6. We do not find EAS equipment manufacturer, TFT, Inc.'s (TFT), arguments against adoption of the new event codes persuasive. The dangers posed by hurricane-induced extreme high winds and storm surges are well established, and the record in this proceeding establishes a need and desire for adoption of these codes to better address such dangers. The National Association of Broadcasters, for example, states that “[e]xplicit codes for storm surges and warnings would better reflect their rapid development and movement than the existing codes for a flood watch or warning, or other water-related situations.” Radio Hatteras states that “[t]he addition of EWW, SSA and SSW codes would significantly enhance public safety in coastal regions” TFT's objection that the public will not appreciate the nuances between the specific dangers posed by extreme winds and storm surges caused by a hurricane and the dangers posed generally by the hurricane itself has no support in the record. Monroe County Florida Emergency Management, for example, contends that “[s]tudies show, the public is more likely to follow protective action recommendation, such as evacuations or shelter in place, or limit travel, if the directives are clearly and concisely communicated to them.” Moreover, the NWS indicates that having the new codes become effective in the summer of 2016 will provide the NWS sufficient time to conduct outreach and education on the meaning of these new codes before the NWS begins to issue alerts using these codes for the 2017 hurricane season. The outreach and education that NWS intends to conduct will include a public education campaign, including “public service announcements over NWR; NWS News Releases; official NWS Service Change Notifications; advertising on NWS Web sites; updates to official preparedness brochures and pamphlets; briefings to emergency managers; presentations at federal, state and local hurricane conferences; concurrent outreach and partnering efforts with FEMA; and extensive community outreach efforts by the NWS Warning Coordination Meteorologist in every Weather Forecast Office impacted by tropical cyclones.”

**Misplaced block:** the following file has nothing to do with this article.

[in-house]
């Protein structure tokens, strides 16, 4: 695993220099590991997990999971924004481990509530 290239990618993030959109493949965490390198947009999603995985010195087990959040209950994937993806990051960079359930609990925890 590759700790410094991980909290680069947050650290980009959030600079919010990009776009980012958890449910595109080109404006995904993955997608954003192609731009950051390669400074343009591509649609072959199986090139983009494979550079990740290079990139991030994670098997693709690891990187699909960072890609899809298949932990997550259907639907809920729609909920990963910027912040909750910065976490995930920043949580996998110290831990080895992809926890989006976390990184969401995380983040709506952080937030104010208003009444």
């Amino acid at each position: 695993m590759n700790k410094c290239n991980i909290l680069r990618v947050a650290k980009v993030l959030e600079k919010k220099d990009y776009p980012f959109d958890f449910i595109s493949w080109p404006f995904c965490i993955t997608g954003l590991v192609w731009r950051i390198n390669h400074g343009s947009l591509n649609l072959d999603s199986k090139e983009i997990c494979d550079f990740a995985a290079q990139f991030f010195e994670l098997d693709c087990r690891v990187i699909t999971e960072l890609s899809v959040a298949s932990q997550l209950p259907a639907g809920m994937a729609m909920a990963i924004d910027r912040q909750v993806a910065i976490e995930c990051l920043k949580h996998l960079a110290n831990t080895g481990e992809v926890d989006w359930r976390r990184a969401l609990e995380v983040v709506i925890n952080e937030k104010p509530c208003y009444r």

B. Proposed Geographic Location Code Revisions
7. NWS also requested that the Commission revise the areas defined in the geographic location codes identified in Section 11.31(f) of the EAS rules as location codes 75 and 77, which cover offshore marine areas. Specifically, NWS indicated that it has changed the end point it uses for generating weather alerts for both of these areas from Bonita Beach, Florida, to Ocean Reef, Florida, and, accordingly, requested that the area covered by location code 75 be changed to “Western North Atlantic Ocean, and along U.S. East Coast, south of Currituck Beach Light, NC, following the coastline to Ocean Reef, FL, including the Caribbean,” and that the area covered by location code 77 be changed to “Gulf of Mexico, and along the U.S. Gulf Coast from the Mexican border to Ocean Reef, FL.” NWS stated that harmonizing the definitions for these areas in the EAS rules to match those used by the NWS would alleviate potential confusion among broadcasters, the emergency management community and the maritime commerce community that issue and monitor alerts for these areas. NWS again noted that it had checked with several EAS encoder/decoder manufacturers, and was informed that the cost and time to make the requested change would be nominal.